Thanksgiving is here and it is quite a mess. My cousin is hosting dinner downtown and it is such a pain to find parking. My father doesn’t want to go because he thinks his last round of chemo will make him tired. So I am having the parents to my house which means cleaning the house from top to bottom which I despise. And since we are not going to my cousin’s I will miss spending the day with my great aunt and godmother.
Sounds like a rotten holiday, huh?
What if I looked at it from another angle?
I am having my parents and mother-in-law over for Thanksgiving. They have all struggled with health issues over the past few years so it is a blessing we can share this special day together. There will just be a few of us so we can really spend some quality time chatting and laughing. My godmother is in town for the week so we are able to extend the holidays by meeting up over the weekend with her and my great aunt.
Sounds like two different situations, huh? Actually they are both my Thanksgiving, just told by two different narrators. One interpretation of the story is obviously much more positive, loving, and comforting. Our words are truly powerful. How we decide to describe our life is how we also decide how to live it. How are you the author of your life? Are you creating an joy-filled story or a horror film?
When we let our inner narrator prattle on, it often spins a negative, self-attacking story of victimization and pain. But we can retrain our inner narrator to write positive, uplifting life stories. The moment you roll out of bed each morning you make choices on how you interpret your day. Are you stuck in stupid traffic again or do you have a few extra moments to call a good friend as you drive to work? Become aware of your inner narrator and make positive changes to your life story.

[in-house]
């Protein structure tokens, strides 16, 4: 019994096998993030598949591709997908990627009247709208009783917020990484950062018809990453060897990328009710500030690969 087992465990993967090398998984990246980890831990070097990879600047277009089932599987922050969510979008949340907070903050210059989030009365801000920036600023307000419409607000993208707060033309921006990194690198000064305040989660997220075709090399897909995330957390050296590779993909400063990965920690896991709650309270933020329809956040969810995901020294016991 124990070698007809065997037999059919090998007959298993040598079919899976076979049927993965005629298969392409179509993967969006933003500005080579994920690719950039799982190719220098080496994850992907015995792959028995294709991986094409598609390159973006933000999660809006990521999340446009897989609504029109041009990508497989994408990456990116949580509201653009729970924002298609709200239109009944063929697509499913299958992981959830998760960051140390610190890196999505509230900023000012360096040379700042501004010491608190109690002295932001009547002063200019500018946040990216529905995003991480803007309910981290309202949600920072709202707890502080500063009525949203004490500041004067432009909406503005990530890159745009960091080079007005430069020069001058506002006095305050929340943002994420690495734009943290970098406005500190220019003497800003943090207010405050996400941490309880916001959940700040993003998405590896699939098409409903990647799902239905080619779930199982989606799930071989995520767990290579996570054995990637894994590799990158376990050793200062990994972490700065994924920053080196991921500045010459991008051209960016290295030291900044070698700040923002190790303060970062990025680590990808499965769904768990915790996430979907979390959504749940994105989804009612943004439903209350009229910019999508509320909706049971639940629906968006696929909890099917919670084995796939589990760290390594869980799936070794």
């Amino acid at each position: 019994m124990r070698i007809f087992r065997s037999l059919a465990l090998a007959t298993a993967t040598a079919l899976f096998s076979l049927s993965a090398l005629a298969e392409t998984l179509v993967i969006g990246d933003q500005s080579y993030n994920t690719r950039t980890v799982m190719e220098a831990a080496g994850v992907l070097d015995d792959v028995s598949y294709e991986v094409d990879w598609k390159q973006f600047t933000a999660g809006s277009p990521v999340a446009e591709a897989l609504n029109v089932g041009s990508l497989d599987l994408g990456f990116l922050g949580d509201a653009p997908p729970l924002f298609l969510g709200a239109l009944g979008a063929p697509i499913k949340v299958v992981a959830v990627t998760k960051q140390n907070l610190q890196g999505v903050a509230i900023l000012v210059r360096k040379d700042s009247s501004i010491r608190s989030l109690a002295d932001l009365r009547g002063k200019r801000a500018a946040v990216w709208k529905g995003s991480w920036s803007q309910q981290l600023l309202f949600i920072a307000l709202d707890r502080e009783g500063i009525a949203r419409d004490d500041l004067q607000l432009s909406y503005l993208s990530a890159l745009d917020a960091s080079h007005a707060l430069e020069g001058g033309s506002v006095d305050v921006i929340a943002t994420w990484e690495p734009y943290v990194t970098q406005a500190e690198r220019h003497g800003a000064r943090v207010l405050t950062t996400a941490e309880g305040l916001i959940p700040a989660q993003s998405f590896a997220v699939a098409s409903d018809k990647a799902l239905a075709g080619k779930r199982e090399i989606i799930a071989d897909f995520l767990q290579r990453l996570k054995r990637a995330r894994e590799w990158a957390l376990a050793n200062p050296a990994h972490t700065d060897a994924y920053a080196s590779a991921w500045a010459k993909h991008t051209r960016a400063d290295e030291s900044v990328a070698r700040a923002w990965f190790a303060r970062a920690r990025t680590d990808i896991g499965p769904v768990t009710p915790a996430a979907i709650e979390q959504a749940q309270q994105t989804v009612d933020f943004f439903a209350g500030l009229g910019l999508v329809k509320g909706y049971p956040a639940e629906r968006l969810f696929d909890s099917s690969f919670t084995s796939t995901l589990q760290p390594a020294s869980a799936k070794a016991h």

This Thanksgiving start retraining your inner narrator with an appreciation audit. Write down all the things that are wonderful in your life. Every morning before I get out of bed I think of five things for which to be grateful. The mornings when I don’t conduct an appreciation audit because I don’t think I have time or when I am caught up in deadlines and fears instead of appreciation, I notice that my inner narrator writes the rest of the day with fears, disappointments, and hassles. When I fill my inner narrator with positive thoughts each morning, the day is joyful, positive, and filled with opportunity.
To get you started, here are a few things for which to be grateful: You woke up this morning, you are breathing, there is adequate food for breakfast, you have the mental ability to read and comprehend this post.
For what else are you grateful?
What life story will you write today?